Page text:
I really enjoyed experiencing glimpses of other glass artist’s lives and work through talks I heard. In his lecture, Milon Townsend demonstrated how he creates his art and the team process involved. It was commendable, the way he credited the people who work with him at his studio.

Josh Simpson spoke about his work, his Worlds project, and his studio and then turned the podium over to his wife Cady Coleman, a NASA astronaut who has been on two shuttle missions. Coleman talked about how their life together combines her science and his glass art to provide a new worldview, literally.

I have visited Corning many times previously and have heard the name Thomas Buechner on many occasions. However, I didn’t know much about him until the informative and heart-felt personal speech by Erwin Eisch on the life of Thomas Buechner.

The Goblet Grab was another experience unlike any I have had before. It was so much fun lining up at the starting line, eyeing my intended goblet to grab, and then having to make a split second decision when my first pick was snapped up before I could grab it. When I arrived home, I found the goblet I had grabbed was a perfect match to an antique lamp I own. It now sits next to the lamp in my family room as a reminder of the fun we had at G. A. S. in Corning. It is also nice to know the money the Goblet Grab raised goes to help glass artists in need.

The many and varied technical displays added another interesting dimension to the G.A.S conference. The venders had everything an artist could need (and some things I didn’t know I needed!). I found them to be helpful and informative without being pushy. They were happy to explain their products, introduce you to others who used their products and generally help you whether you bought or just looked. I saw a lot of new equipment that would improve my studio and am buying a new kiln I saw at the conference.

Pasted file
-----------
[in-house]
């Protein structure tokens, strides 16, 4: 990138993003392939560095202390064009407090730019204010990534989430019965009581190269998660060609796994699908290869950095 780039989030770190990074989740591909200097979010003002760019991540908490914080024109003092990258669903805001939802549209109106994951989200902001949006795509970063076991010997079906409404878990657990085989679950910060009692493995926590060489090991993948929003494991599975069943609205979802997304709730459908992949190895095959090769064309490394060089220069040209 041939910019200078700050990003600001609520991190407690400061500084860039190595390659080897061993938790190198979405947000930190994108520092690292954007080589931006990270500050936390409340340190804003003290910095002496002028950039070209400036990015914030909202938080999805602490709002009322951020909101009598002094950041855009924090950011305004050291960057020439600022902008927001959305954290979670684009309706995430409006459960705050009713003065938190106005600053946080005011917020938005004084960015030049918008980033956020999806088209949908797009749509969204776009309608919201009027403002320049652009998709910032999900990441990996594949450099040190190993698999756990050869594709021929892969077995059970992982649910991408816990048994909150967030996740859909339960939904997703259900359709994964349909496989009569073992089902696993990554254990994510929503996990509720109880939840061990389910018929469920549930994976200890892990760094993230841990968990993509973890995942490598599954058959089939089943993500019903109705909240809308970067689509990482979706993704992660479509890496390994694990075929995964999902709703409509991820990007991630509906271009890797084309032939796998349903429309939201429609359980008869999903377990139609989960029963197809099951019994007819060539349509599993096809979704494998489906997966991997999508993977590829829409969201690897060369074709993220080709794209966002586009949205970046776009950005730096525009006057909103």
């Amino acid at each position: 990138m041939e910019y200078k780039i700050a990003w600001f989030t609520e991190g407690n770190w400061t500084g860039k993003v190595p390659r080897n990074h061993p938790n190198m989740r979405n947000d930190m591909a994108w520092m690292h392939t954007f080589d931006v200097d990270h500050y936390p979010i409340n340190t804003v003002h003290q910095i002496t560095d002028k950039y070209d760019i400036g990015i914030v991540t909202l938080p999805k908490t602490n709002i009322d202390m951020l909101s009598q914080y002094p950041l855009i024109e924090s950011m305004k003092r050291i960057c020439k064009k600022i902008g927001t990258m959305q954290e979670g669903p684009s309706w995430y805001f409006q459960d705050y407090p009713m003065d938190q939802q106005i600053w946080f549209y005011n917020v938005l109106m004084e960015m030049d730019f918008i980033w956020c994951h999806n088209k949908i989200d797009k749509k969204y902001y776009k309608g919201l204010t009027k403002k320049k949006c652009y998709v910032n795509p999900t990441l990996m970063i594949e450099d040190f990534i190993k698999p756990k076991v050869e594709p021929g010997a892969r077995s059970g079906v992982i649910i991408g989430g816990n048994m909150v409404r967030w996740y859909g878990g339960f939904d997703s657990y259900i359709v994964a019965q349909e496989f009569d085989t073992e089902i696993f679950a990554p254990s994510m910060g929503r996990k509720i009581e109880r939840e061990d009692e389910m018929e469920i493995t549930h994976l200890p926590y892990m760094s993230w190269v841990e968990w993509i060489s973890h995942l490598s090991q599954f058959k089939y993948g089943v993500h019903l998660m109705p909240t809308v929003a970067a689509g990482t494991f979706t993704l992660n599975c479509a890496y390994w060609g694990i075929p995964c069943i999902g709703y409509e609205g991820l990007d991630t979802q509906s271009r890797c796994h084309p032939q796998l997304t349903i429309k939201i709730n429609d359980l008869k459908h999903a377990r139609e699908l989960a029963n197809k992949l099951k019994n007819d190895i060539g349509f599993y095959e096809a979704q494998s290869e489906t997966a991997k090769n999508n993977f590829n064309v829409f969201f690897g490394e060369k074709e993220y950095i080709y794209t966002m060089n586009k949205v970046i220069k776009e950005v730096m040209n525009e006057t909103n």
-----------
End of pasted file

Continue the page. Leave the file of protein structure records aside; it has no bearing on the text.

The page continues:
Every event seemed to end with something special. After the fashion show, they had food and music. At the end of the technical display, there was an ice cream social. After the Goblet Grab, a student art show was held. After the auction was a huge party at the local ice skating rink with many buffet tables, delicious food, and a band.

The people running the Glass Art Society are so gracious. I participated in the murrini project by making a paperweight with a G. A. S. commemorative murrini and donating it to the fundraising auction. The G. A. S. staffer who accepted my donation thanked me several times.

My husband, who came to G. A. S. with me, is an expert in the quality management field and often attends or speaks at conferences. He said G. A. S. at Corning was the finest conference experience he has ever had, and it was not even in his field. The high level of concern for quality was experienced at every event. Expectations were met on all levels. Thank you to the staff at GAS and Scott Benefield as a great leader. The best compliment I could give to the Glass Art Society is that I am already planning to buy my ticket for Amsterdam.  See you there.

This article was originally published in Glass Art magazine. For more information on Glass Art magazine, call (303) 791-8998.

The Glass Art Society reserves the right to deny applications for Technical Display, advertising participation, GAS membership or the conference from anyone for any reason.